The home furniture sector has long been influenced by developments in other industries. Today, the following factors related to social media, mobile technology, and more, are affecting the industry in a number of ways:
Pinterest Leads in Social Media
Consumers still prefer to shop in-store for their home furnishings, but the social media giant Pinterest plays a crucial role in the planning process. According to a study conducted by eMarketer, 93 percent of respondents used the platform to research and plan for a purchase, and nearly half of respondents admitted that the site influenced their purchase decision. As of June of 2016, the percentage of Millennials utilizing the network to research home furnishings stands at 60 percent.
Millennials Buy More
In 2014, Millennials eclipsed Baby Boomers, becoming the generation with the largest purchasing power in the furniture industry. Baby Boomers made up 29 percent of transactions during the year, while Millennials peaked at 37 percent. This reflects a steep increase from 2012, when Millennials represented a mere 14 percent of furniture-related purchases.
Omnishoppers Change the Buying Experience
An omnishopper is someone who leverages technology to gain a comprehensive shopping experience. He or she shops online, inquires about products over the phone, researches potential purchases on mobile devices, and visits brick-and-mortar stores to view and possibly buy items in person. Omnishoppers are demanding and always connected. Most importantly, they value convenience.
Furniture/Today recently conducted a home decorating survey with the readers of the Apartment Therapy website to gain a better understanding of this demographic. Of the more than 1,000 participants, 75 percent utilized online resources to make decisions regarding upholstery pieces, although 45 percent stated they would never buy any upholstery online. More than half of the respondents went to a physical store to shop for upholstery products, and 43 percent of people “pre-shopped” area rugs at a brick-and-mortar location prior to buying. A big complaint from the group was that it was hard to shop via mobile devices because of the difficulties associated with zooming in on an item on a small screen.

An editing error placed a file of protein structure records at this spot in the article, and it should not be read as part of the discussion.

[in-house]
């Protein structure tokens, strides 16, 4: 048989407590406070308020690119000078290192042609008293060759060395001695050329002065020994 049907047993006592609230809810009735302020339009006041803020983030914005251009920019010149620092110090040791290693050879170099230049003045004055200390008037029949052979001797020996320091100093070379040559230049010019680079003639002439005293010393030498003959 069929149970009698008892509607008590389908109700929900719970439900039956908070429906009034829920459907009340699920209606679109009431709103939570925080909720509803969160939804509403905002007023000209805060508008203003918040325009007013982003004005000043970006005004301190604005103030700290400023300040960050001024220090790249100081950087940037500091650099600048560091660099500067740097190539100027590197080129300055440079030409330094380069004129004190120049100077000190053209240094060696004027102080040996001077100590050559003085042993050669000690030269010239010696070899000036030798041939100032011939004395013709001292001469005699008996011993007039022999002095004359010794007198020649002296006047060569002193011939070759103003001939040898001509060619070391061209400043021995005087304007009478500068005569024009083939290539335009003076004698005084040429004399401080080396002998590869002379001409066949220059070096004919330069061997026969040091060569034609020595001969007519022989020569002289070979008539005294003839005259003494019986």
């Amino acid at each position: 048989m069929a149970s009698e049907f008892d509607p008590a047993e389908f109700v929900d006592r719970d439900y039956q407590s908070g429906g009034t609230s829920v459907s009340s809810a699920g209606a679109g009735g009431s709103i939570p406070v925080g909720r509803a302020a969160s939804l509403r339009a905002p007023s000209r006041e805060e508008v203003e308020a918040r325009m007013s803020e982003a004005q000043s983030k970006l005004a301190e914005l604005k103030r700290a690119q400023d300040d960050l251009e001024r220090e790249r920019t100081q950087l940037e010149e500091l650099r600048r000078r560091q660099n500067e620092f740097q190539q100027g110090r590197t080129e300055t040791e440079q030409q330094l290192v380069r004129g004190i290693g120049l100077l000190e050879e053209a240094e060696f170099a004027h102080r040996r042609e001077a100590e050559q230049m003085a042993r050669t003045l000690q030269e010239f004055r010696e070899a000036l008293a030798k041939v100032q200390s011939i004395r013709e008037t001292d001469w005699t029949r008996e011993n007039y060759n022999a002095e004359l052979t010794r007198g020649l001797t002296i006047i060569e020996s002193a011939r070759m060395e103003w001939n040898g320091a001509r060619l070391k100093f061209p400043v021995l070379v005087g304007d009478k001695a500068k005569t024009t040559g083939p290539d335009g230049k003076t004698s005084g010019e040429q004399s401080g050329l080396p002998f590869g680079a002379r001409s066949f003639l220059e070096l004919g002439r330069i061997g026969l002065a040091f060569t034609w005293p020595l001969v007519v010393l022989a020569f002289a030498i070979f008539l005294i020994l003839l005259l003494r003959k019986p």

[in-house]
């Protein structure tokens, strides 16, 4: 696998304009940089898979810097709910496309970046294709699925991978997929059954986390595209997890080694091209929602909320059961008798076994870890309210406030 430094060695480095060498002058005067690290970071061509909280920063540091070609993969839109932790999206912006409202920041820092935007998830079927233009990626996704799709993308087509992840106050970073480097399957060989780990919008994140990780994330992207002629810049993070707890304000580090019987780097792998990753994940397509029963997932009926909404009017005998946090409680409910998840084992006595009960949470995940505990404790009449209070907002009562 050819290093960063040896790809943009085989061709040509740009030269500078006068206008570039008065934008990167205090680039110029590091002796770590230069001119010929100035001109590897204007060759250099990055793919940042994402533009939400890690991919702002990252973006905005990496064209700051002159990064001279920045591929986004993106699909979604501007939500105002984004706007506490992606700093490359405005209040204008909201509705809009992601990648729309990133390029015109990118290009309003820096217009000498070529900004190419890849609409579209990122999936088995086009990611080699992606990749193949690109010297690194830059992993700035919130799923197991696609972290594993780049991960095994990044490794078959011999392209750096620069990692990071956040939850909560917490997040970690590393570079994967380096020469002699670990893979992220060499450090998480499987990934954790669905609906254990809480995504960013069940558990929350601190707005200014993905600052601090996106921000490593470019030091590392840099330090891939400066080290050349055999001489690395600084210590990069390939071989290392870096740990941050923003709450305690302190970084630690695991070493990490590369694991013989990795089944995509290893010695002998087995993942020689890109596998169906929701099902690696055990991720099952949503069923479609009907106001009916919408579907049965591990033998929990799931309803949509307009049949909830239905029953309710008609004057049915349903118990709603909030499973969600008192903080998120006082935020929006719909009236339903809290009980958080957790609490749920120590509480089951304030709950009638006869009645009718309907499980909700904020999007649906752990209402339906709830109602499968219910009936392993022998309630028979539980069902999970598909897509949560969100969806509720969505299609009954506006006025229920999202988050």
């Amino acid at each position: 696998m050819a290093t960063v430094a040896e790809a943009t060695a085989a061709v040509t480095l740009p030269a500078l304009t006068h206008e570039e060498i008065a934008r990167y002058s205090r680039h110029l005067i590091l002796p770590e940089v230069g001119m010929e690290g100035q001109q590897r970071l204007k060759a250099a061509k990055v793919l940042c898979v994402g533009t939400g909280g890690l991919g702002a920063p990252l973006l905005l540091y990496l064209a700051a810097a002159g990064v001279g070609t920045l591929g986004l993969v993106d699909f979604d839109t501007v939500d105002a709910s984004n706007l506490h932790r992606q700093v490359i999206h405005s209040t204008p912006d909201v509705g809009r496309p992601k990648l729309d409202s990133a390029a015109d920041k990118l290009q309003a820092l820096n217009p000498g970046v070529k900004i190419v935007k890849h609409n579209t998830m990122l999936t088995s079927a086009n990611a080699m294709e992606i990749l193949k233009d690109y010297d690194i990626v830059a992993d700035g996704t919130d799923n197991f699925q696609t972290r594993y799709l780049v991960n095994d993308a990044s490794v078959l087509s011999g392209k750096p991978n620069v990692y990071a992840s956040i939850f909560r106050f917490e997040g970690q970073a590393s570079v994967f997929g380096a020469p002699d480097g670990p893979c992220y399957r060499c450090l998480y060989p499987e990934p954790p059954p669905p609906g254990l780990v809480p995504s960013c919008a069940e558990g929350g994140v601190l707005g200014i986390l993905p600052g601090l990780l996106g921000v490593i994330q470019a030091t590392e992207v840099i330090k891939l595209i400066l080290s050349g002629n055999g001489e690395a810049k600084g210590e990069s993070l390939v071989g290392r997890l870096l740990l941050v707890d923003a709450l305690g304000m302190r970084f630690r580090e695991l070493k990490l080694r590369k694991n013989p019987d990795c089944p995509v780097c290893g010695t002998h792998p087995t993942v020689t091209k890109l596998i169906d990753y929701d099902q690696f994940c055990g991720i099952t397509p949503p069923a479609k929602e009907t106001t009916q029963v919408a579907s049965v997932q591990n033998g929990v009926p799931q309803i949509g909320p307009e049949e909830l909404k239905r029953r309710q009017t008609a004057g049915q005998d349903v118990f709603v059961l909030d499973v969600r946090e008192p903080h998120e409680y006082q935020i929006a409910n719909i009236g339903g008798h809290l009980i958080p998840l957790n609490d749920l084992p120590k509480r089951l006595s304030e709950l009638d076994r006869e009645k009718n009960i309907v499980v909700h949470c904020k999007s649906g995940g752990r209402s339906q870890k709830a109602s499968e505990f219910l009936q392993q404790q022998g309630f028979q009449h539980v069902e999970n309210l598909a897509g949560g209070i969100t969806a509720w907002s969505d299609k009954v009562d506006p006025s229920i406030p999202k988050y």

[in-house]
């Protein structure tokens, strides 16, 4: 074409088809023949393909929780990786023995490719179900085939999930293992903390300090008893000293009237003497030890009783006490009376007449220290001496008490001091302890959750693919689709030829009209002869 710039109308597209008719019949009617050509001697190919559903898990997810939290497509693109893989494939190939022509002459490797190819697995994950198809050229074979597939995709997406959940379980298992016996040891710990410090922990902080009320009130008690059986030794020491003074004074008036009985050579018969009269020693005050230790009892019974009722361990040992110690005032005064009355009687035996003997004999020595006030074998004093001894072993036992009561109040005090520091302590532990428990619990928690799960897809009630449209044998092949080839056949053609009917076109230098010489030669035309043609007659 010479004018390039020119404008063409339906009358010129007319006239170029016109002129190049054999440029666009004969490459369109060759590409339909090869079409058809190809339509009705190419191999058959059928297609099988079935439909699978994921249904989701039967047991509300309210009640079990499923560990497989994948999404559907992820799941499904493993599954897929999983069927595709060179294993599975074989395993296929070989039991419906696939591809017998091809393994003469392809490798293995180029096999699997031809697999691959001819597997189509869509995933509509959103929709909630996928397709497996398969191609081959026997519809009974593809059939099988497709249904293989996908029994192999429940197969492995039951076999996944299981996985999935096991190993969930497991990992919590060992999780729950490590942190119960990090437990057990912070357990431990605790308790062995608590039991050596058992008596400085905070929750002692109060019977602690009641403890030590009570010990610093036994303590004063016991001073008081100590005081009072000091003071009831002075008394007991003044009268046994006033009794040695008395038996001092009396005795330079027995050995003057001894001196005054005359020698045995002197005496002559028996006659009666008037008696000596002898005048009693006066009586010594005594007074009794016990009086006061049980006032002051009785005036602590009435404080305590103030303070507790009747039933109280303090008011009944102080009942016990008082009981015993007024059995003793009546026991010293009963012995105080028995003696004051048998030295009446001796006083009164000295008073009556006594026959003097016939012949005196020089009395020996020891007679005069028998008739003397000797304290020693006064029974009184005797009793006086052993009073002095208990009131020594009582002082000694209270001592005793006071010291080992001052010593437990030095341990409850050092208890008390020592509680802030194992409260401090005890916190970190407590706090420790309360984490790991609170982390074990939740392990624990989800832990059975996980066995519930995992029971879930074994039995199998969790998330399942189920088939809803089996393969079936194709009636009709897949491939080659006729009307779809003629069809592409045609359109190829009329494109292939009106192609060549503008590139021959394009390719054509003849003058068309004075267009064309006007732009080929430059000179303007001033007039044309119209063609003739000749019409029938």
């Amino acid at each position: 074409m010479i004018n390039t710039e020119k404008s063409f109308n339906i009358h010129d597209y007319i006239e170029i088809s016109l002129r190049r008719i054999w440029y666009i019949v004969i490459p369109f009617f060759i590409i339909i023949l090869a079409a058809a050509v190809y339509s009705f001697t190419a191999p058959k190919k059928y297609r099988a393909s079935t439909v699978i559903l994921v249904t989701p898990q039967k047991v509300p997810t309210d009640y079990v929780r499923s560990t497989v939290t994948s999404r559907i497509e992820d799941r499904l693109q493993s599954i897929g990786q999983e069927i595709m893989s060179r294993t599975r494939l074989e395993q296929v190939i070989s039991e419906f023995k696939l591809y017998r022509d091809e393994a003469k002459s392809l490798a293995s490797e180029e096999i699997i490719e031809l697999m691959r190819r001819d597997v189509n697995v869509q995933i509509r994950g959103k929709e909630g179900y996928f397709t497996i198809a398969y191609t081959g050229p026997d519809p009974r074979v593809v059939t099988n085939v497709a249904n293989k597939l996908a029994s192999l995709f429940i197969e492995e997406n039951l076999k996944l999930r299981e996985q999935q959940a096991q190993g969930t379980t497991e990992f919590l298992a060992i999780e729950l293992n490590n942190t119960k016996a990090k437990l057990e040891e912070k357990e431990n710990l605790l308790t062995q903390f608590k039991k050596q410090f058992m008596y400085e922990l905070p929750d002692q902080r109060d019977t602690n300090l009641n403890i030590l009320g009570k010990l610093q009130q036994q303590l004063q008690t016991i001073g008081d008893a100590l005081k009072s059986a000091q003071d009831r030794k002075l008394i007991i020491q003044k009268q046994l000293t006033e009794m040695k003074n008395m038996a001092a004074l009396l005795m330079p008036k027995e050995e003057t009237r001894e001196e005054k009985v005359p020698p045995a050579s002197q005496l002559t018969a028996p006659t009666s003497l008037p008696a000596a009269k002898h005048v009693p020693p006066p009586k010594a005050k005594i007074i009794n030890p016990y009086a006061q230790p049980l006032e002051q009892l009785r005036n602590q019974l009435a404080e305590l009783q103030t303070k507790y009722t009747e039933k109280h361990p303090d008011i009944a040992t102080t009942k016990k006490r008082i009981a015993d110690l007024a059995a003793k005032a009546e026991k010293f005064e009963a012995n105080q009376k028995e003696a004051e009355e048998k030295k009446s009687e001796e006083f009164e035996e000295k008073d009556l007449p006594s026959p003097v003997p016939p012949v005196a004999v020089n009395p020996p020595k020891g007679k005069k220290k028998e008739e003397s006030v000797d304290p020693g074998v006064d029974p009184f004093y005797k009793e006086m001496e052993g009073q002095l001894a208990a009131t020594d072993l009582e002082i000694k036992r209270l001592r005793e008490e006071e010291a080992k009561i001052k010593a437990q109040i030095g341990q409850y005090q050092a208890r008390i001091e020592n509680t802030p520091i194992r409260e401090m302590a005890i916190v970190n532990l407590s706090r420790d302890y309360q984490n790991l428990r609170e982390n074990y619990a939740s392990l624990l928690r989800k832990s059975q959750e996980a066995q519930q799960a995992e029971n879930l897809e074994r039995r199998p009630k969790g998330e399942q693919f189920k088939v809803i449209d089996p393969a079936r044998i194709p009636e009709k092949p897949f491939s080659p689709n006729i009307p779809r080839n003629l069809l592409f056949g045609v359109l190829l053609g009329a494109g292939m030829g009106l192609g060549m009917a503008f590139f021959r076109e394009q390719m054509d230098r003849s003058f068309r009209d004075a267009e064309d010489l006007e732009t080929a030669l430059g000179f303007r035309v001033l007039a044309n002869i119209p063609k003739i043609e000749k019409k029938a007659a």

People Prefer Vintage
The 2016 Furniture/Today survey also revealed an interest in vintage furnishings, particularly in younger buyers. In fact, over half of the respondents favored vintage furnishings over newly manufactured items. Likely contributors to people wanting vintage pieces are a desire to be eco-friendly by reusing products and a lack of disposable income. Experts also suspect the do-it-yourself (DIY) trend and the thrill of hunting for a special item play a role.
The rising popularity of this style has improved sales at second-hand stores and used outlets. Together, these two segments achieved retail sales in excess of $4 billion in 2015.
Everyone Wants a Different Size
While there is no clear-cut way to determine the perfect-sized couch, certain demographics lean toward similar choices. For example, people living in urban areas, where many dwell in apartments, tend to want smaller sofas. The same is true for those with lower incomes. In contrast, most members of Generation X prefer larger sofas, and 62 percent want a motion sofa.
Mobile Takes Over
In 2014, nearly half of consumers relied on mobile devices to make decisions about buying home furnishings. During the second quarter, mobile sales increased by 47 percent for a total of $6.8 billion.
To determine how the trend was progressing, Furniture/Today tracked web traffic to the site FurnitureDealer.net as far back as November of 2012, when 26 percent of visits to the website came from a mobile device, such as a smartphone or tablet. By February of 2014, mobile traffic reached 45.8 percent before slightly dipping to 42.3 percent two months later. As of October of 2014, the number stood at 47.1 percent, thus indicating that mobile will remain a significant tool in driving furniture sales.
The Wealthy Value Quality Living Spaces
Affluent consumers backed away from buying furniture following the recent recession. However, this population still values quality living and will purchase furniture that reflects their style as long as the product is made from well-crafted, high-quality materials. Affluent customers do not have a preference regarding where they shop. They patronize affordable places, like second-hand stores, as well as luxury home furniture retailers. This demographic is also drawn to lifestyle stores, where, according to a 2014 survey, their primary purchase is accent chairs.